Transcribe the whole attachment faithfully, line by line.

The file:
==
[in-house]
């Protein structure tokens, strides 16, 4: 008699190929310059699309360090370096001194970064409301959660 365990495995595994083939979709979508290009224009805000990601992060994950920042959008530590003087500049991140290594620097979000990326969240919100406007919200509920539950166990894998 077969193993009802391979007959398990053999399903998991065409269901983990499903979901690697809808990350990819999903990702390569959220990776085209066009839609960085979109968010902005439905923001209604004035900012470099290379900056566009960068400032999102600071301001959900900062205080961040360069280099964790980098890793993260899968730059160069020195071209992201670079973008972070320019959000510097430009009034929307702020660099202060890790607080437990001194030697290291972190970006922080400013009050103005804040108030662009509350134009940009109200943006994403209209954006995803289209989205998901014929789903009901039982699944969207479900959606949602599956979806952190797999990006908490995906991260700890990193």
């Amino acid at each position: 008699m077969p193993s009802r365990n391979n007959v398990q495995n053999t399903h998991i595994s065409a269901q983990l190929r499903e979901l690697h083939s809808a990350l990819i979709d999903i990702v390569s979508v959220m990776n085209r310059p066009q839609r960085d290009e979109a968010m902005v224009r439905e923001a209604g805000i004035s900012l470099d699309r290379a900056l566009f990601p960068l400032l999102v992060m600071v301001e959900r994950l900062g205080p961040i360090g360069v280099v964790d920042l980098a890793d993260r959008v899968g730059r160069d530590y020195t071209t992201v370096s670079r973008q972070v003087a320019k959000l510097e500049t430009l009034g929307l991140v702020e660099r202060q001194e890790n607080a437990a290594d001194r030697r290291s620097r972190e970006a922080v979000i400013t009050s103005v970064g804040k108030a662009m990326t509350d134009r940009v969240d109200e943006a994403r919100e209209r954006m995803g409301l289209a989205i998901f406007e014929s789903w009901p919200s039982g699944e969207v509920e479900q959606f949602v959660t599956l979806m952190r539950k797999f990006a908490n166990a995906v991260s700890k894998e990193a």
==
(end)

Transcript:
[in-house]
């Protein structure tokens, strides 16, 4: 008699190929310059699309360090370096001194970064409301959660 365990495995595994083939979709979508290009224009805000990601992060994950920042959008530590003087500049991140290594620097979000990326969240919100406007919200509920539950166990894998 077969193993009802391979007959398990053999399903998991065409269901983990499903979901690697809808990350990819999903990702390569959220990776085209066009839609960085979109968010902005439905923001209604004035900012470099290379900056566009960068400032999102600071301001959900900062205080961040360069280099964790980098890793993260899968730059160069020195071209992201670079973008972070320019959000510097430009009034929307702020660099202060890790607080437990001194030697290291972190970006922080400013009050103005804040108030662009509350134009940009109200943006994403209209954006995803289209989205998901014929789903009901039982699944969207479900959606949602599956979806952190797999990006908490995906991260700890990193």
């Amino acid at each position: 008699m077969p193993s009802r365990n391979n007959v398990q495995n053999t399903h998991i595994s065409a269901q983990l190929r499903e979901l690697h083939s809808a990350l990819i979709d999903i990702v390569s979508v959220m990776n085209r310059p066009q839609r960085d290009e979109a968010m902005v224009r439905e923001a209604g805000i004035s900012l470099d699309r290379a900056l566009f990601p960068l400032l999102v992060m600071v301001e959900r994950l900062g205080p961040i360090g360069v280099v964790d920042l980098a890793d993260r959008v899968g730059r160069d530590y020195t071209t992201v370096s670079r973008q972070v003087a320019k959000l510097e500049t430009l009034g929307l991140v702020e660099r202060q001194e890790n607080a437990a290594d001194r030697r290291s620097r972190e970006a922080v979000i400013t009050s103005v970064g804040k108030a662009m990326t509350d134009r940009v969240d109200e943006a994403r919100e209209r954006m995803g409301l289209a989205i998901f406007e014929s789903w009901p919200s039982g699944e969207v509920e479900q959606f949602v959660t599956l979806m952190r539950k797999f990006a908490n166990a995906v991260s700890k894998e990193a």